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Analyst: Home Entertainment ‘Windows’ Coming to Fruition

17 May, 2010 By: Erik Gruenwedel

Hollywood studios improbably are rejiggering movie release windows that just might actually put the $1-DVD-kiosk-rental-genie back into the bottle, an analyst said.

While generally caught off guard as little regarded Redbox over the years morphed from innocuous Kiddy Meal add-on at McDonald’s to margin-killing 99-cent rental stalwart, studios have aggressively sought to cut deals with Redbox or delay it (and Netflix) access (by 28 days) to new release movies.

Media analyst Richard Greenfield with BTIG Equity Research in New York said studios appear to be finalizing a sequential distribution chain based on margins that puts DVD/Blu-ray Disc rentals near the end of the line.

Specifically, studios, after a two-month theatrical window, would offer – in order – new releases as premium priced (from $25) video-on-demand (VOD) on cable and the Internet, followed by electronic sellthrough on iTunes, Amazon VOD, Wal-Mart’s Vudu, DVD/Blu-ray sellthrough, electronic rental via cable/web VOD, store-based rentals, kiosks and lastly, subscription-based rentals such as Netflix.

Premium-priced VOD was first suggested several years ago by studio executives, including Kevin Tsujihara, president of Warner Bros. Home Entertainment Group, who, in a 2006 interview with Home Media Magazine, said it made sense to offer content at a premium to consumers willing to pay for it.

Fast-forward four years and transactional VOD is up 35%, underscored by a joint cable/studio “virtual video store” $30 million consumer marketing campaign.

“This is a meaningful contributor to the profitability of the movies,” Tsujihara told a panel last week at the National Cable & Telecommunications Association confab in Los Angeles.

With the Federal Communications Commission recently agreeing to plug up the so-called “analog hole,” premium-priced VOD could finally see the light of day.

“We would expect premium priced, early release VOD movies to become a reality before year-end,” Greenfield wrote in a blog.

While a redefined home entertainment release schedule will not necessarily drive growth in the industry given the maturity of DVD, it would most likely slow the pace of decline, according to Greenfield.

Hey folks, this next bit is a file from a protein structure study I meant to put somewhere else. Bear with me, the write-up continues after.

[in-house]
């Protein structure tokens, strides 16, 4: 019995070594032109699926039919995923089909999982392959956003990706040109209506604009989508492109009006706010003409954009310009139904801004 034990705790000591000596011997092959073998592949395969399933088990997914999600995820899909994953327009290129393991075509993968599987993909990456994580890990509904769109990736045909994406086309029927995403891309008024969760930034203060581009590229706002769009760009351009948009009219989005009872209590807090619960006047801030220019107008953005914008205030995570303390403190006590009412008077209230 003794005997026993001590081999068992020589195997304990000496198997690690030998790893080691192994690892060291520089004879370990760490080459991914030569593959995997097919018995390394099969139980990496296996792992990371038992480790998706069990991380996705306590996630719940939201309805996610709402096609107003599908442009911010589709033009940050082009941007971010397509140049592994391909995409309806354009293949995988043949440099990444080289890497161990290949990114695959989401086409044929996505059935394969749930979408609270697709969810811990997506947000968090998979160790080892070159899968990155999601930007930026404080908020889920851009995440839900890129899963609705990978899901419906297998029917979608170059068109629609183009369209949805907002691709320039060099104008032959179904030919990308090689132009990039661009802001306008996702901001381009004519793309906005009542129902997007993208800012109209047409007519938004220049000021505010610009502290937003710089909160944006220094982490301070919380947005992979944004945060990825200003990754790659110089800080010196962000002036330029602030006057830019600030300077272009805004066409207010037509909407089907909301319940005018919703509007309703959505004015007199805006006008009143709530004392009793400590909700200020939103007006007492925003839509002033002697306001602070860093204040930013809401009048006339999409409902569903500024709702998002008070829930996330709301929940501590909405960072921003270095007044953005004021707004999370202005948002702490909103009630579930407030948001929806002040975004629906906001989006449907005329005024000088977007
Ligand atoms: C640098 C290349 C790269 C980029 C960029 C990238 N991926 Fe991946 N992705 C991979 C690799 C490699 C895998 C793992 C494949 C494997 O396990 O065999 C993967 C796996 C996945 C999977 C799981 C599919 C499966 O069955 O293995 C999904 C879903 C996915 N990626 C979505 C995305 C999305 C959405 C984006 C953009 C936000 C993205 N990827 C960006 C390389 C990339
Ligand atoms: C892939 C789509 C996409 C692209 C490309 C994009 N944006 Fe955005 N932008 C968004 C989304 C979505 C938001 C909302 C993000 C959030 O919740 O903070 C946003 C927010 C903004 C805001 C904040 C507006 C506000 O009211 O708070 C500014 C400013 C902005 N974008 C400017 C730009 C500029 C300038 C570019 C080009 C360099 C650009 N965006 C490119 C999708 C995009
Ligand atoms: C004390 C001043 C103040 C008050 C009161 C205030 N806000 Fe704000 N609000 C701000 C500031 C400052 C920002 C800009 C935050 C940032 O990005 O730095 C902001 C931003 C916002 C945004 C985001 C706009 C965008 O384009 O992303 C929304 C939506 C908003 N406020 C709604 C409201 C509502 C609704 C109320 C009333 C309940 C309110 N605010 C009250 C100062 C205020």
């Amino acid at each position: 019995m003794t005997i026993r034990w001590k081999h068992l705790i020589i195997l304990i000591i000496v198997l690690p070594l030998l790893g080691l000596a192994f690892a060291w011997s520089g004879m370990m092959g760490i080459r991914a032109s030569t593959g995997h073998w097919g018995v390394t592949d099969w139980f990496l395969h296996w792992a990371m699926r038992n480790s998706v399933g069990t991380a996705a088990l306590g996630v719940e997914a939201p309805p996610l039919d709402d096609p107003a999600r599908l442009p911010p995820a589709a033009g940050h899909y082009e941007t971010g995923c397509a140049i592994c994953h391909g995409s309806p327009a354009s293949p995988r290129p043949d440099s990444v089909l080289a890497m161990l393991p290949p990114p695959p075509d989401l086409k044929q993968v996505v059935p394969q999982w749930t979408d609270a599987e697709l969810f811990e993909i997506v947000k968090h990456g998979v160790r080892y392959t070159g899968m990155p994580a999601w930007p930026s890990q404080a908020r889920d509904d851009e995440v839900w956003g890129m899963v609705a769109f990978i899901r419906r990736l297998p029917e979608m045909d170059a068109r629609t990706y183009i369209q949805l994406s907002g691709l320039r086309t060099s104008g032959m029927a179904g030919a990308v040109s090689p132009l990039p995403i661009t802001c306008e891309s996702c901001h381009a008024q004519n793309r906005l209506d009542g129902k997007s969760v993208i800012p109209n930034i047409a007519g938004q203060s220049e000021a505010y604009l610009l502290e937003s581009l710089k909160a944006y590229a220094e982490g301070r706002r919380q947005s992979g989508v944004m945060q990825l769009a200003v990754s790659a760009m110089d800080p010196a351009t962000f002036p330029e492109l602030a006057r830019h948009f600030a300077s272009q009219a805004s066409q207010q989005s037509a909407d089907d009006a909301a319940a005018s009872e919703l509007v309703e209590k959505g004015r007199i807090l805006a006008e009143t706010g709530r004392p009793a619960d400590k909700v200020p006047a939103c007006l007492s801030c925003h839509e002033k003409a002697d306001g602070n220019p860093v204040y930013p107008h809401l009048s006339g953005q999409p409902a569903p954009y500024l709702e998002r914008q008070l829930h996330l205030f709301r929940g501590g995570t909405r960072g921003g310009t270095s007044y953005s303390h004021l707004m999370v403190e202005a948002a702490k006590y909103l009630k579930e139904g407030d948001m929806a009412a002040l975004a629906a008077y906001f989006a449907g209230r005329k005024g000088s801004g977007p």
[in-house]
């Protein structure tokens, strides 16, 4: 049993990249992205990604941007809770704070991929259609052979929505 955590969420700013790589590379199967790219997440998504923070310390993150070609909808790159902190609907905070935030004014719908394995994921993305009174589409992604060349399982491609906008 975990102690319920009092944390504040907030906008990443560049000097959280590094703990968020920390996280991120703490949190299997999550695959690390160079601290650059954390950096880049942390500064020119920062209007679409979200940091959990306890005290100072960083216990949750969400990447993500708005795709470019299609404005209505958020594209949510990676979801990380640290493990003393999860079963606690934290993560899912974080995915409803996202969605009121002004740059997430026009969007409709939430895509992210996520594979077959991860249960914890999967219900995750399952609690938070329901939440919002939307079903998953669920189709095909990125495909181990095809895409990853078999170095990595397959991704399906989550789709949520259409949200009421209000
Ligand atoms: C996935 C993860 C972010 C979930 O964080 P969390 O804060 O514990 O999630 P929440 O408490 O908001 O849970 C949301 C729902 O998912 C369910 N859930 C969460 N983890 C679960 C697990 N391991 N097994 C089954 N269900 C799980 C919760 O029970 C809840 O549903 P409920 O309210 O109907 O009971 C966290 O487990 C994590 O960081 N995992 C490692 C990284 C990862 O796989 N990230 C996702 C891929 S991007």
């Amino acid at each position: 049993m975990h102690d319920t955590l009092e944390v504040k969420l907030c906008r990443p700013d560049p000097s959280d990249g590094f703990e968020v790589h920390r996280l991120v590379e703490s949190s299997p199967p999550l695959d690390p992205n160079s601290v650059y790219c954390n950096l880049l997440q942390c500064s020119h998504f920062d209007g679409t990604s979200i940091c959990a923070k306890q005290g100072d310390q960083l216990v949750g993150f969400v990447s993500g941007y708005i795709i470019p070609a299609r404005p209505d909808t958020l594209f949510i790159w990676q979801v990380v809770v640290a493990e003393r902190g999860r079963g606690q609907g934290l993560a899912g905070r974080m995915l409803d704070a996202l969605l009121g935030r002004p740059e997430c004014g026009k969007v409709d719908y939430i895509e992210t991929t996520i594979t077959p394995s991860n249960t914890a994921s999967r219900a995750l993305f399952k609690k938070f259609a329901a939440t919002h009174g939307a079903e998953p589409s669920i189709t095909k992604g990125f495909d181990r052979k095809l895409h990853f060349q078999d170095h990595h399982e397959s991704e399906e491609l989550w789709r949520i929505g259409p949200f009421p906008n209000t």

“Hopefully, the studios actively embrace and push out these sequential release windows before digital, IP content eliminates half of the aforementioned windows,” he wrote.

But challenges remain. While Sony, Paramount, Lionsgate and Summit secured guarantees totaling more than $1 billion from Redbox over the next five years, Greenfield is incredulous that Disney (which does not have a deal) will allow box office hit Alice in Wonderland to hit kiosks and Netflix on the June 1 street date.

“Insane,” the analyst wrote in an email. “It makes no sense.”

Eric Wold, analyst with Merriman Curhan Ford in New York, said Disney has had that option but never expressed discontent with a current agreement that provides Disney titles to kiosks via distributors.

“I’m not sure why Alice in Wonderland would prompt Disney to go from their informal agreement with Redbox or Netflix to one with a window,” Wold said. “I haven’t heard any rumblings and assume the status quo for now.”

The film has generated nearly $1 billion worldwide in ticket sales (including $331 million domestically), a financial tally Disney could easily leverage kiosks and Netflix with.

With home entertainment veteran Bob Chapek now in charge of overall distribution at Walt Disney Studios and instrumental in shortening the theatrical window for Alice, an 11th hour agreement similar to the 28-day embargo forged between Redbox/Netflix and Warner Home Video, 20th Century Fox Home Entertainment and Universal Studios Home Entertainment could be in the works. A Disney representative was not immediately available for comment.

“Consumers cannot rent a movie (legally) the day it hits the movie theaters, why should they have easy access to renting it for $1/day the same time it hits Wal-Mart for sale at $16?” Greenfield wrote. “We understand what a consumer wants, we just see no reason why the studios should enable that behavior.”


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